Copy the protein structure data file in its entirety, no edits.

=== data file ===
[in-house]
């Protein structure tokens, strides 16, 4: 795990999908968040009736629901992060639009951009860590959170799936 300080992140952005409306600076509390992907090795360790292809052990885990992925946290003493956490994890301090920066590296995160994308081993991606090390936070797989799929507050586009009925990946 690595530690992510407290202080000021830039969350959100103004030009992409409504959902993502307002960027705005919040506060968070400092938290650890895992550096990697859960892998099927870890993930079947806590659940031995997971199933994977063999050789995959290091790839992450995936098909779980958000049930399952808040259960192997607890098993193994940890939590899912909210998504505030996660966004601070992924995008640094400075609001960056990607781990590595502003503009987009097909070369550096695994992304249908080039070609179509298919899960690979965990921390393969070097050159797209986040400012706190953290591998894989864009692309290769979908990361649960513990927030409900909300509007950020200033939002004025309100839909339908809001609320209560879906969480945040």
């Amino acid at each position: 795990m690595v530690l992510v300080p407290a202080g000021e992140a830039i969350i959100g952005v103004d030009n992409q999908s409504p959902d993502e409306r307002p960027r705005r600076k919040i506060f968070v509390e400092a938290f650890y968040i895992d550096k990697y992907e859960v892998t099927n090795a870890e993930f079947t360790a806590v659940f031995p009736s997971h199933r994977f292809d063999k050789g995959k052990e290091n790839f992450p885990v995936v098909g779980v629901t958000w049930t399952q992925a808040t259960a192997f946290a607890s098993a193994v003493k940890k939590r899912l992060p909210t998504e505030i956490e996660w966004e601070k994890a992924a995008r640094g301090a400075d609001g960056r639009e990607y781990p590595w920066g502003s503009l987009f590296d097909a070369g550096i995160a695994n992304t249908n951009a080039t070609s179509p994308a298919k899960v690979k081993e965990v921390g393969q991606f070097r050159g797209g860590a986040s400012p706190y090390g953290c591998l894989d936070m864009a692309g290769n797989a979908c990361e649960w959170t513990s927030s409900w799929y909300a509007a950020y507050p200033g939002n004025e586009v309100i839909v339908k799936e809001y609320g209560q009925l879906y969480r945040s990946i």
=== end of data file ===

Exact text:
[in-house]
């Protein structure tokens, strides 16, 4: 795990999908968040009736629901992060639009951009860590959170799936 300080992140952005409306600076509390992907090795360790292809052990885990992925946290003493956490994890301090920066590296995160994308081993991606090390936070797989799929507050586009009925990946 690595530690992510407290202080000021830039969350959100103004030009992409409504959902993502307002960027705005919040506060968070400092938290650890895992550096990697859960892998099927870890993930079947806590659940031995997971199933994977063999050789995959290091790839992450995936098909779980958000049930399952808040259960192997607890098993193994940890939590899912909210998504505030996660966004601070992924995008640094400075609001960056990607781990590595502003503009987009097909070369550096695994992304249908080039070609179509298919899960690979965990921390393969070097050159797209986040400012706190953290591998894989864009692309290769979908990361649960513990927030409900909300509007950020200033939002004025309100839909339908809001609320209560879906969480945040």
């Amino acid at each position: 795990m690595v530690l992510v300080p407290a202080g000021e992140a830039i969350i959100g952005v103004d030009n992409q999908s409504p959902d993502e409306r307002p960027r705005r600076k919040i506060f968070v509390e400092a938290f650890y968040i895992d550096k990697y992907e859960v892998t099927n090795a870890e993930f079947t360790a806590v659940f031995p009736s997971h199933r994977f292809d063999k050789g995959k052990e290091n790839f992450p885990v995936v098909g779980v629901t958000w049930t399952q992925a808040t259960a192997f946290a607890s098993a193994v003493k940890k939590r899912l992060p909210t998504e505030i956490e996660w966004e601070k994890a992924a995008r640094g301090a400075d609001g960056r639009e990607y781990p590595w920066g502003s503009l987009f590296d097909a070369g550096i995160a695994n992304t249908n951009a080039t070609s179509p994308a298919k899960v690979k081993e965990v921390g393969q991606f070097r050159g797209g860590a986040s400012p706190y090390g953290c591998l894989d936070m864009a692309g290769n797989a979908c990361e649960w959170t513990s927030s409900w799929y909300a509007a950020y507050p200033g939002n004025e586009v309100i839909v339908k799936e809001y609320g209560q009925l879906y969480r945040s990946i």